Marvel's license for the Transformers brand eventually expired after the cancellation of the Generation 2 comic in 1994, and from that point on, Marvel no longer held any rights to the Transformers, since it had all just been work for hire. (There is some legal kerfuffle regarding some of the non-robotic characters Marvel created for the comic, notably Circuit Breaker.) Marvel has since identified the continuity of both the Marvel US and Marvel UK Transformers comics as different universes than the main "616" Marvel universe.
Now... which Transformers toys (other than the "Marvel Transformers" crossover toys), games and movies (you explicitly use the plural form) say "Marvel"?
Yes, in the 1980s TFs were a Marvel production
They were done as work for hire, though.
I think we need to distinguish between two different things.
1) Are Transformers a Marvel property? The answer to this is a very clear "no". The Transformers brand is owned by Hasbro, and though Marvel helped develop the brand, everything was done under a work-for-hire contract.
2) Do the Transformers comics published by Marvel take place within the Marvel Universe? I already answered that question in my first reply.
To add on this:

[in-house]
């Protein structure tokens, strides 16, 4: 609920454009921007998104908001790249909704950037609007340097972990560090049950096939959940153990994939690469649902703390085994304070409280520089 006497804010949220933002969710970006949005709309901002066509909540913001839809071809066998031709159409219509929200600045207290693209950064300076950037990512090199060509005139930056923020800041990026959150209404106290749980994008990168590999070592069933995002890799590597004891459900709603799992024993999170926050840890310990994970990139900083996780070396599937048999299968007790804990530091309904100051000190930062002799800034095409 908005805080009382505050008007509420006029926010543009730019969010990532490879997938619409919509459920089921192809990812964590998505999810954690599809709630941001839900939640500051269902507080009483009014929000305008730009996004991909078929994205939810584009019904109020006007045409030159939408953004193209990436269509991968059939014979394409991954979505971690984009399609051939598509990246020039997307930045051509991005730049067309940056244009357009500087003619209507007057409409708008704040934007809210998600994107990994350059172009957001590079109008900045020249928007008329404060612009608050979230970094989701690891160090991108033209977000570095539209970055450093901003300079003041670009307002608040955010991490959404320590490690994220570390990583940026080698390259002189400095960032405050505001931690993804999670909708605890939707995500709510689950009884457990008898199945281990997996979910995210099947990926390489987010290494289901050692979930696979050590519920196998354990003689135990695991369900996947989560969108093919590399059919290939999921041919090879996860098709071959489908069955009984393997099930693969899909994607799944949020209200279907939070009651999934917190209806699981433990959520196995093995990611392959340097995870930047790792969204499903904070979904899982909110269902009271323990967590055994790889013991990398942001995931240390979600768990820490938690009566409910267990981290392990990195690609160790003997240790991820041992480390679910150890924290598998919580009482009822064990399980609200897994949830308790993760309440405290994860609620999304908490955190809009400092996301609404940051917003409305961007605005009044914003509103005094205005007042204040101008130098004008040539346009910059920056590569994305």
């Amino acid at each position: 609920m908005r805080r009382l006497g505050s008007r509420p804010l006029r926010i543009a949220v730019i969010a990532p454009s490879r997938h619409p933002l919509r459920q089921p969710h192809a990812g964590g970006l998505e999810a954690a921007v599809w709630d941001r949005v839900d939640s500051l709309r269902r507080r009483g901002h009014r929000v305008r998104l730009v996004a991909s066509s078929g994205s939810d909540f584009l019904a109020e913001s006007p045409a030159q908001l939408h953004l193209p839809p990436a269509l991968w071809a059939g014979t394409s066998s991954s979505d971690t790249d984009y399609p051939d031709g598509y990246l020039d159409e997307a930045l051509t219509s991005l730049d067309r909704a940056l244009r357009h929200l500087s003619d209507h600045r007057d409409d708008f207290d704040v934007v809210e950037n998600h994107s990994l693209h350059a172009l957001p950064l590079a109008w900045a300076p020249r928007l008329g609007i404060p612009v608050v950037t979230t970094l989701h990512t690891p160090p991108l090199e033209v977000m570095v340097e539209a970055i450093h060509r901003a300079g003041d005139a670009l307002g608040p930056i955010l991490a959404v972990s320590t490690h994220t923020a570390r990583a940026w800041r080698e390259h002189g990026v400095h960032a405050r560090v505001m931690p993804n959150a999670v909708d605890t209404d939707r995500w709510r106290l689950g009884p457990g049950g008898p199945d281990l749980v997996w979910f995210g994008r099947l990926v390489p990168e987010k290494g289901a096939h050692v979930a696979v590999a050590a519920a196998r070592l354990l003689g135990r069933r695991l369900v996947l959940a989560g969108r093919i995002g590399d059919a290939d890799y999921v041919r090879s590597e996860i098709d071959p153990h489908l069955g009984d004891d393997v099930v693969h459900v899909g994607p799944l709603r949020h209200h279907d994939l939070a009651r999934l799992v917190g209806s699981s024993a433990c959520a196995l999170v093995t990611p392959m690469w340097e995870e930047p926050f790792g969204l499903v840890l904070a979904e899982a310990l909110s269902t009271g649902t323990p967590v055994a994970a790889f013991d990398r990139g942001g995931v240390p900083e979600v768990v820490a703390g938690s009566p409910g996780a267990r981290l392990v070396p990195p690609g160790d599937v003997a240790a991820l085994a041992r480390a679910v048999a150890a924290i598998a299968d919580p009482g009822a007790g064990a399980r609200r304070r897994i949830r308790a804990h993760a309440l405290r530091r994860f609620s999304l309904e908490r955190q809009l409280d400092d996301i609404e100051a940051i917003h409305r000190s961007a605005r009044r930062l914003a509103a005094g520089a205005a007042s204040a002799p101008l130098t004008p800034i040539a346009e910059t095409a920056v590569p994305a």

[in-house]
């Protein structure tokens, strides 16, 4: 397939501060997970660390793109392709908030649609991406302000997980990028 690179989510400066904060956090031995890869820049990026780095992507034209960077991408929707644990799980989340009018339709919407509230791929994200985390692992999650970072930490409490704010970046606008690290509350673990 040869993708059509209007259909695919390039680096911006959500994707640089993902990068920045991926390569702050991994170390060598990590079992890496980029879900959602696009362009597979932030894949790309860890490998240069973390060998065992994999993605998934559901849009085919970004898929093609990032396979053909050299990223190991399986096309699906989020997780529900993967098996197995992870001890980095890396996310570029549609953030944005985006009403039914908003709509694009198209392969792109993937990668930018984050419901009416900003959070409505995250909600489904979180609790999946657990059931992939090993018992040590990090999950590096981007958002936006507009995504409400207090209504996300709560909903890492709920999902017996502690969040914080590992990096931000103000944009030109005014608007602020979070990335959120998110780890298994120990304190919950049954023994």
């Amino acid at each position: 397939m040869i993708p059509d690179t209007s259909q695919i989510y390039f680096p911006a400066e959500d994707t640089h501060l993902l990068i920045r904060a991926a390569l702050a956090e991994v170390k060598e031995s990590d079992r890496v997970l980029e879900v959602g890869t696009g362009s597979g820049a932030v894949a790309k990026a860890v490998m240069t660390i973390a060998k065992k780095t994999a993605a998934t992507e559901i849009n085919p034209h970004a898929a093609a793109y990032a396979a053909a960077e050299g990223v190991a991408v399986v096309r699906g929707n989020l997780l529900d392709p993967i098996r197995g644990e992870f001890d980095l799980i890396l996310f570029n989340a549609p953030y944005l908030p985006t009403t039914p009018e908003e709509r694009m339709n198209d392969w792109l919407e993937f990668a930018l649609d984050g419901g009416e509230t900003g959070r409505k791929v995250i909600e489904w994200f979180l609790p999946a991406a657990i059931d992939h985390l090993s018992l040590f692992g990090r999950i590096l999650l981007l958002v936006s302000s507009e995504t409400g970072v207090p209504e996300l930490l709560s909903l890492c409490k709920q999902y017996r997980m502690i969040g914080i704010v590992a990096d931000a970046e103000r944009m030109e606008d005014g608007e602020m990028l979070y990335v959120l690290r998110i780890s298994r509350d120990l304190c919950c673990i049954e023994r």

The New Avengers/Transformers crossover takes place within earth-7642, which is a crossover universe used between Marvel and DC for non-canon stories.
The UK Marvel comic takes place in earth-120185.
This could mean the Transformers could take place on some Marvel earths.
Not anymore. It use to be. Currently the comic publishing rights is owned by IDW but back in G1 when Transformers first came out the comics and the toy bios at the time were in fact being written by Marvel comics. Their partnership with Hasbro ended though and Transformers is no longer part of Marvel.
Well transformers is a part of 80's marvel comics even Spider-man has met and teamed up with the autobots. the rest of the time it's some type of non cannon crossover. Though I honestly don't see why the two can't share a universe plenty of space for both of them especially if the transformers are mostly off in space on cybertron or whatever